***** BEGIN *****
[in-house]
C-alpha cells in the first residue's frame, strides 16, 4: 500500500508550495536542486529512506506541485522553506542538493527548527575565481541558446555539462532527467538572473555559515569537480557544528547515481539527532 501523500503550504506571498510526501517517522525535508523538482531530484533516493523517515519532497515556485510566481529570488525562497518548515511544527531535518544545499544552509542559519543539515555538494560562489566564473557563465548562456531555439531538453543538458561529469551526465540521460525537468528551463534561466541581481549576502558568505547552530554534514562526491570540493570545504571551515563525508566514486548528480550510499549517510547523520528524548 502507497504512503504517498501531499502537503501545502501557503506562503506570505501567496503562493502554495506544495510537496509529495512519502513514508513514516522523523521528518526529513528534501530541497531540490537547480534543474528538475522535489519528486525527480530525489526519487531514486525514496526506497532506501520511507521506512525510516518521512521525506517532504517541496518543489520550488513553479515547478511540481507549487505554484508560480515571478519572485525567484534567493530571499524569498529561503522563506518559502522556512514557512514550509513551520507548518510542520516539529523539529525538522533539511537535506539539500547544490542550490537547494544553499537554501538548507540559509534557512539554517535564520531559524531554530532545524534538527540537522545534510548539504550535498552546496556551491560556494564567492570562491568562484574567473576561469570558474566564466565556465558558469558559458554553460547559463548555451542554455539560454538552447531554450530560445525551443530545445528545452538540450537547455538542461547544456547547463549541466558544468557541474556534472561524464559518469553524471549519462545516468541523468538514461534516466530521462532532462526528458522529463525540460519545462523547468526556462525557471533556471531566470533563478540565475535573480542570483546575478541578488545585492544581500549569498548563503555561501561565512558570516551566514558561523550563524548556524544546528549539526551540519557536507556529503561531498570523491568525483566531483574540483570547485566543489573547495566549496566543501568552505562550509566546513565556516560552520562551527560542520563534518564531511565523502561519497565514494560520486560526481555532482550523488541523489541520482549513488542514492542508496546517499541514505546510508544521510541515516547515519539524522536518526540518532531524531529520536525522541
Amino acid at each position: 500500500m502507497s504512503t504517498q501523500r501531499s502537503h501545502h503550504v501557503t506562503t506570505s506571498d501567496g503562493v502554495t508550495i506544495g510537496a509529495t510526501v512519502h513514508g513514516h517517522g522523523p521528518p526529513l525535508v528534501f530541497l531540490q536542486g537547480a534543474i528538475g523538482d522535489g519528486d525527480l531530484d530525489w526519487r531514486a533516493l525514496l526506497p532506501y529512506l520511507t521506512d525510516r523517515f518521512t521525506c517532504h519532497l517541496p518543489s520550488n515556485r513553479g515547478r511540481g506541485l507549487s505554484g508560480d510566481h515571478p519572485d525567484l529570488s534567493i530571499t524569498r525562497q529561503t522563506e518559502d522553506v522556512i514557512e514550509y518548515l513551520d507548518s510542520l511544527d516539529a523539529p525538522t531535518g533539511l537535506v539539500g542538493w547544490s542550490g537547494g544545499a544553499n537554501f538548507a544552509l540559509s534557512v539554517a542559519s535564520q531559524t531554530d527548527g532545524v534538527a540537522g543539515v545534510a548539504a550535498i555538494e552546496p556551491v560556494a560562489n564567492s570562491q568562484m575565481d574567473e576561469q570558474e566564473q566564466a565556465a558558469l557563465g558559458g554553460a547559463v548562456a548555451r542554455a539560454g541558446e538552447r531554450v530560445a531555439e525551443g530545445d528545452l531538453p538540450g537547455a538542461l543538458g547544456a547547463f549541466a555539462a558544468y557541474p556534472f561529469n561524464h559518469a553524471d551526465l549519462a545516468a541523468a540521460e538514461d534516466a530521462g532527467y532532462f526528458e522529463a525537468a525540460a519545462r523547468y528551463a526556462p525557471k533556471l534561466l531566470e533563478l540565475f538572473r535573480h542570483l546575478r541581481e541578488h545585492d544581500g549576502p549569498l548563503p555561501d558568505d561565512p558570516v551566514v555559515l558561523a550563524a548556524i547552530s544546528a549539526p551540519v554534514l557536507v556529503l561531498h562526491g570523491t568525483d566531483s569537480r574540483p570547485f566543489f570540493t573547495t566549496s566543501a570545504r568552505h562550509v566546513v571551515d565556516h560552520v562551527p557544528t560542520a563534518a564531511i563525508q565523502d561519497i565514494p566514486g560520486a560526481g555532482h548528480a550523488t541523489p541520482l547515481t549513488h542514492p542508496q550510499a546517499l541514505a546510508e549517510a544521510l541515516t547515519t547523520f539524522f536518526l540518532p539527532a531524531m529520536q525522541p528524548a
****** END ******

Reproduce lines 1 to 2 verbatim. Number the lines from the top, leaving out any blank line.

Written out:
[in-house]
C-alpha cells in the first residue's frame, strides 16, 4: 500500500508550495536542486529512506506541485522553506542538493527548527575565481541558446555539462532527467538572473555559515569537480557544528547515481539527532 501523500503550504506571498510526501517517522525535508523538482531530484533516493523517515519532497515556485510566481529570488525562497518548515511544527531535518544545499544552509542559519543539515555538494560562489566564473557563465548562456531555439531538453543538458561529469551526465540521460525537468528551463534561466541581481549576502558568505547552530554534514562526491570540493570545504571551515563525508566514486548528480550510499549517510547523520528524548 502507497504512503504517498501531499502537503501545502501557503506562503506570505501567496503562493502554495506544495510537496509529495512519502513514508513514516522523523521528518526529513528534501530541497531540490537547480534543474528538475522535489519528486525527480530525489526519487531514486525514496526506497532506501520511507521506512525510516518521512521525506517532504517541496518543489520550488513553479515547478511540481507549487505554484508560480515571478519572485525567484534567493530571499524569498529561503522563506518559502522556512514557512514550509513551520507548518510542520516539529523539529525538522533539511537535506539539500547544490542550490537547494544553499537554501538548507540559509534557512539554517535564520531559524531554530532545524534538527540537522545534510548539504550535498552546496556551491560556494564567492570562491568562484574567473576561469570558474566564466565556465558558469558559458554553460547559463548555451542554455539560454538552447531554450530560445525551443530545445528545452538540450537547455538542461547544456547547463549541466558544468557541474556534472561524464559518469553524471549519462545516468541523468538514461534516466530521462532532462526528458522529463525540460519545462523547468526556462525557471533556471531566470533563478540565475535573480542570483546575478541578488545585492544581500549569498548563503555561501561565512558570516551566514558561523550563524548556524544546528549539526551540519557536507556529503561531498570523491568525483566531483574540483570547485566543489573547495566549496566543501568552505562550509566546513565556516560552520562551527560542520563534518564531511565523502561519497565514494560520486560526481555532482550523488541523489541520482549513488542514492542508496546517499541514505546510508544521510541515516547515519539524522536518526540518532531524531529520536525522541